Monday, September 15, 2008

But we Want a Plaza

Edenbridge plaza plot rezoned despite raucous opposition

An evening session of the Etobicoke-York Community Council disintegrated into a melee of shouted accusations this week as councillors turned on one another and several residents stormed out of chambers claiming a lack of due democratic process.

The public meeting was called Tuesday night to discuss the contentious city-staff-backed (and ultimately council-approved) rezoning of Edenbridge Plaza in order to bring it in line with the Apartment Neighbourhoods designation of the City of Toronto's Official Plan. Its approval paves the way for the construction of a towering mixed-use condominium development on the 7,049 square metre site at 25 Fontenay Ct., in the Scarlett Road and Eglinton Avenue West area.
"This is communism, not a democracy here," said Ward 2 Councillor Rob Ford as, one by one, his colleagues spoke out in favour of the proposal.

"I hope our local councillor (Ward 4's Gloria Lindsay Luby) votes against this, but if she doesn't I'd urge residents to remember that at election time," he added, to the applause of outraged local residents.

Ford is a resident of Edenbridge Drive and the tables turned on him when Ward 12 Councillor Frank DiGiorgio cautioned him against voting on the proposal due to a conflict of interest, citing the project clearly "affects him personally."

But Ford shrugged off the notion: "I'm not going to (declare a conflict) because you only do that when you stand to make money. I'm going to lose money on this."

Spontaneous jeers from the packed council chambers throughout the proceedings prompted Council Chair Frances Nunziata to ask several instigators to either quiet down or leave, but several residents stomped out of their own accord, calling the proceedings "a joke."

The controversial condominium in question will contain a total of 247 residential units between two towers - one 19-storey and one 12-storey - linked by a five-storey podium containing commercial and amenity space. But local community members, the majority of whom are seniors, said what the community really needs is a walkable, one-stop shopping plaza, not more population-intensifying and traffic-congesting highrises.

"This is a case where planners, developers and our own councillor have gone mad, and all in the name of growth," longtime local resident Jeanne Quee said, aiming her attack at Lindsay Luby. "The city loves developers, but what about the local community? To hell with them; their concerns don't seem to matter. And that is very tragic."

Under its current Local Planned Commercial (CPL) zoning, the site allows for a commercial plaza at a maximum height of two storeys; residential use is not authorized. The existing plaza now houses a pharmacy, bank, barber shop and a now-vacant grocery store, among others - amenities both sides of the debate concede are local necessities given the high senior population in the area.

"I know the community is never going to be happy with this development, but I have to do what I believe will best rejuvenate the community. This is the right development," Lindsay Luby said, noting she's arranged for a community bus to transport seniors to nearby shopping plazas during the construction phase of the project. "It's just a matter of getting through this. Hopefully, in time, there will be a great plaza (on this site) that will meet all the needs you have."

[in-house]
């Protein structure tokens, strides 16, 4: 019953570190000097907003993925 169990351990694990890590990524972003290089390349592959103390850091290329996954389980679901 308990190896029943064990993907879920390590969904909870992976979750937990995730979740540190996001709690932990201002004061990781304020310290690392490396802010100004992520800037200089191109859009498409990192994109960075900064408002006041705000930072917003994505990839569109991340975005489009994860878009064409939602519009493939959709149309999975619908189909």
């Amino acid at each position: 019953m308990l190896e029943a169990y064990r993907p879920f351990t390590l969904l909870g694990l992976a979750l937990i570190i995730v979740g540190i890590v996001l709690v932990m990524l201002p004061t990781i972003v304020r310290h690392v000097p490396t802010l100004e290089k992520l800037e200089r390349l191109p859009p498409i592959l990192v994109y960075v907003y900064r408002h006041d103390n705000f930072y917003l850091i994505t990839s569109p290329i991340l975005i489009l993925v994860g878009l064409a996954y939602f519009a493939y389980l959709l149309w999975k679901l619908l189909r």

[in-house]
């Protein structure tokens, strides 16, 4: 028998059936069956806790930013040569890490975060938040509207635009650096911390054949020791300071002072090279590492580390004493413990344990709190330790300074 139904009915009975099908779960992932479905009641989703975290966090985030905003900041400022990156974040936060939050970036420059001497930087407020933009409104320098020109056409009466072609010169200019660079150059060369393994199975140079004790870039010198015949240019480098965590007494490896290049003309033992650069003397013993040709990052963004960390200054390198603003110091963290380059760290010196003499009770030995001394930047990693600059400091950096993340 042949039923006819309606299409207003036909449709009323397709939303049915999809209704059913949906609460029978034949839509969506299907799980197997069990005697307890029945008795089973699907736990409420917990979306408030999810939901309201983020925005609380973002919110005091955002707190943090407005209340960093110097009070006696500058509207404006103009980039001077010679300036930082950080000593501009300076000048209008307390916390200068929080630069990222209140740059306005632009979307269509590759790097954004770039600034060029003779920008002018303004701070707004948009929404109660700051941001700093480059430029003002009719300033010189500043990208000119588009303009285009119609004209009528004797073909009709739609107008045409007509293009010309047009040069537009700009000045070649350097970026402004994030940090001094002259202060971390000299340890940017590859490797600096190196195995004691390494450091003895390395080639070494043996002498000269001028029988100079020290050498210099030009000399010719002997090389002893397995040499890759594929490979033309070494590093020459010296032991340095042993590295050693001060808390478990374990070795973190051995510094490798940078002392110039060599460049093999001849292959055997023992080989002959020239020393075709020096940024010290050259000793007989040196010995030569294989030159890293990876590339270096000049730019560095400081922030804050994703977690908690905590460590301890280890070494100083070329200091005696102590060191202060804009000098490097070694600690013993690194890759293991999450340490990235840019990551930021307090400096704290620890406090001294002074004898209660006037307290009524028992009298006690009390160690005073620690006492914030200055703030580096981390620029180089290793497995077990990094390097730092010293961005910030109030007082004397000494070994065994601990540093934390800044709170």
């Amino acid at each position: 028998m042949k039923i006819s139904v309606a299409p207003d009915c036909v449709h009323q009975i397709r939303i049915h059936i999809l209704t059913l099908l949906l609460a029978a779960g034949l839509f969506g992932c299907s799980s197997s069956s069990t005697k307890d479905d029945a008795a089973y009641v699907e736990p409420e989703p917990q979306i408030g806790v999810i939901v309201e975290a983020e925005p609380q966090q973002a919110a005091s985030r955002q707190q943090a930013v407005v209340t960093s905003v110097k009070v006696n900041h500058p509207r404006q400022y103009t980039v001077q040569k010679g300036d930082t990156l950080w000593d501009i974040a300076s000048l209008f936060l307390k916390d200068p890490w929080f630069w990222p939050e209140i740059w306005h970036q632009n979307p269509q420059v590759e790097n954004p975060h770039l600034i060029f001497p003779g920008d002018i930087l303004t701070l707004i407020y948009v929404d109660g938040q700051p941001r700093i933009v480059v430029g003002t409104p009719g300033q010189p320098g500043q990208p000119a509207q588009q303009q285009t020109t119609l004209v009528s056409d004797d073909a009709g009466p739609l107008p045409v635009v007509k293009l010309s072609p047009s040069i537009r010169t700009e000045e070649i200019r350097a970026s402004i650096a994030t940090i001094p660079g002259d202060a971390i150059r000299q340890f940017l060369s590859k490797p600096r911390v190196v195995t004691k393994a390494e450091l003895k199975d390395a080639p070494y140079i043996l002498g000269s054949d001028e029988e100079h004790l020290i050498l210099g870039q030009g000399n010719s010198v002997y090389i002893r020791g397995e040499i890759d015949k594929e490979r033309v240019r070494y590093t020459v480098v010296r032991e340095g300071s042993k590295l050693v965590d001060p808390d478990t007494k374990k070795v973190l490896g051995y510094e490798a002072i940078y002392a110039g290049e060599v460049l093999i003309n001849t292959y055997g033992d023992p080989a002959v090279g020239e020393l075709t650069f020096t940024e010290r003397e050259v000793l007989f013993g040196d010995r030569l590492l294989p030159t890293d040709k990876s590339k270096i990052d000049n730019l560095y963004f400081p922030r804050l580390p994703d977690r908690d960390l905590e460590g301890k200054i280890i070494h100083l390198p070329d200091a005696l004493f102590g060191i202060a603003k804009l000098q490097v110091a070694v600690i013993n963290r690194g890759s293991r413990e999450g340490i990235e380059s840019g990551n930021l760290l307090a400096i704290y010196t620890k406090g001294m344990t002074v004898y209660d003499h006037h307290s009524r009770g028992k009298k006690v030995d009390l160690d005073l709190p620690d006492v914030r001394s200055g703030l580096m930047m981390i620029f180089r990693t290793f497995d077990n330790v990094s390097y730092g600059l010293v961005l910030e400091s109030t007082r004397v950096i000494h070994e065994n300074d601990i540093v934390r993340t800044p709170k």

Robert Truman, an independently hired planner on the project, said that while he can't guarantee that the retail podium of the proposal will contain all of the amenities currently available at the plaza, it is not the owner's intention to leave his neighbours hanging.

"This is a case of a person trying to do the right thing for the community...We're aware that the plaza is going downhill," he said. "The inclusion of retail in any such development is risky, but because it's part of the city plan, the owner agreed to it and he's replacing the retail space almost equally (1,377 metres squared proposed versus 1,770 metres squared existing)."

In addition to securing that retail space in the proposed development, Lindsay Luby was also able to negotiate a $300,000 contribution toward the improvement of the Edenbridge Community Centre as a Section 37 benefit under the Planning Act - a move some of her fellow councillors applauded her for.

"In terms of due diligence, Councillor Lindsay Luby has done everything in her power to act in the interests of her community," Ward 17 Councillor Cesar Palacio said, expressing his concern that should the rezoning application not be approved by council, all that hard work would be for naught.

"The leverage we currently have in getting benefits under Section 37 will disappear if we reject this and end up at the OMB (Ontario Municipal Board), where lawyers make the decisions," he added. "It's better to have your local councillors in the driver's seat."

"The OMB can easily overturn any decision this board makes," Ward 7 Councillor Giorgio Mammoliti agreed. "In doing so, this community stands to lose everything...(this proposal) is the best you're going to get."

With the exception of Ford, all councillors present voted in favour of rezoning the site. The matter will go before Toronto City Council later this month for final approval.

David Pylyp; The location is prime for redevelopment and the best use would be for a high rise residential development. Having said that, IF.. If the plaza had been supported by its community then the plaza owners would not be looking at the redevelopment of the site.

No business venture can survive without neighbourhood support and ultimately profitability.

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